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RLJ is a bad habit, but a complete smokescreen. How many RLJ hating car drivers promptly walk across the street ignoring red lights on crossings? Judging by the std of pedestrian behaviour in town today, all of them!

Not so much a six pack as a barrel!

posted by Bigfoz [57 posts]
28th December 2012 - 15:40

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Quote:
"As a cyclist, I'm very frustrated. I'm wearing a fluorescent jacket, I'm the father of two small girls on a folding bicycle."

Wonderfully quotable out of conext, this one. Wink

Fair play to Angie Bray MP.

posted by BigDummy [273 posts]
28th December 2012 - 18:07

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Bigfoz wrote:
RLJ is a bad habit, but a complete smokescreen. How many RLJ hating car drivers promptly walk across the street ignoring red lights on crossings? Judging by the std of pedestrian behaviour in town today, all of them!

And that's perfectly fine!

The little red man is advisory - the only MUST NOT on the highway code on crossings for pedestrians is that you must not loiter on them.

RLJ car drivers, or cyclists jumping a mandatory (round) red, should have the book thrown at them. Almost none are. And I include the cretins who stop ahead of the line, blocking pedestrian crossings or other road features. If you can't stop at the line, you shouldn't be driving.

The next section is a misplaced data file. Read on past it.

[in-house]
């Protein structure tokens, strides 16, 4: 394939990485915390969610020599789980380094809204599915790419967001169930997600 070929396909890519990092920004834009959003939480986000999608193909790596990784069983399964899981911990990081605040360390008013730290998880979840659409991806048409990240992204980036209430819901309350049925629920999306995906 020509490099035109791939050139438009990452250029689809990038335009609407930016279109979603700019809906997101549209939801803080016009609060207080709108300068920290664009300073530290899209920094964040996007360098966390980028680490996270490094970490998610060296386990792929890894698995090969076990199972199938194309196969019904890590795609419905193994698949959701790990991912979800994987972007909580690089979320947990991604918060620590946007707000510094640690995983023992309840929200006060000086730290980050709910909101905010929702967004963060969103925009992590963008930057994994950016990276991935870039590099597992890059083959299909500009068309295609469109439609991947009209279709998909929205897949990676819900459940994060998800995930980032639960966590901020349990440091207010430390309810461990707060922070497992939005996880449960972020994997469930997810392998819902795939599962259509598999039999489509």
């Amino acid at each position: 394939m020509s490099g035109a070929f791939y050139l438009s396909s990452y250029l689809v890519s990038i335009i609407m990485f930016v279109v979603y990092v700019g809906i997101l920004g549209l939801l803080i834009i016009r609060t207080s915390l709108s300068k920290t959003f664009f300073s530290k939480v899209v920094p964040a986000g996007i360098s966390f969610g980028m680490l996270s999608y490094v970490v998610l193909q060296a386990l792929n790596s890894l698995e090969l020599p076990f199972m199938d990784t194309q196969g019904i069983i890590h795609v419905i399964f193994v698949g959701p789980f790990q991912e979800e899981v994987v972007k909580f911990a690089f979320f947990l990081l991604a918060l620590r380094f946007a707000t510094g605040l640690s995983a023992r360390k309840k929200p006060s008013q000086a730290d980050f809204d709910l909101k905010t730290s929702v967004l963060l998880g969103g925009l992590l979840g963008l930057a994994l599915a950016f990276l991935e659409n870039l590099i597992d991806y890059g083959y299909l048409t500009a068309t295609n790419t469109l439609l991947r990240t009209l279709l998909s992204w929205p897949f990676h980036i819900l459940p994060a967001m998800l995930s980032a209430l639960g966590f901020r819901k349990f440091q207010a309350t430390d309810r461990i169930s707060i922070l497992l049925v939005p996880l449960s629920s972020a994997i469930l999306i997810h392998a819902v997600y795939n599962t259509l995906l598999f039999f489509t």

posted by a.jumper [679 posts]
28th December 2012 - 20:29

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Did 60km round London tonight and cannot think of one intersection where the advance cycle box was respected and the driver stopped at the line. Lots of I'll just sneak through running of red lights too. Coming from New Zealand where police tend to be less lenient to driving offences (ie my dad got a ticket for doing 52km/hr in a 50 zone) I find it incredible what drivers get away here.

Maybe we can pitch it like this, imagine how much money they make if started to actually inforce traffic rules, start with Manor House please!!!

posted by Nzlucas [88 posts]
28th December 2012 - 23:03

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Anyone living in the Brentwood and Ongar constituency should write to their MP and ask him to do the same thing.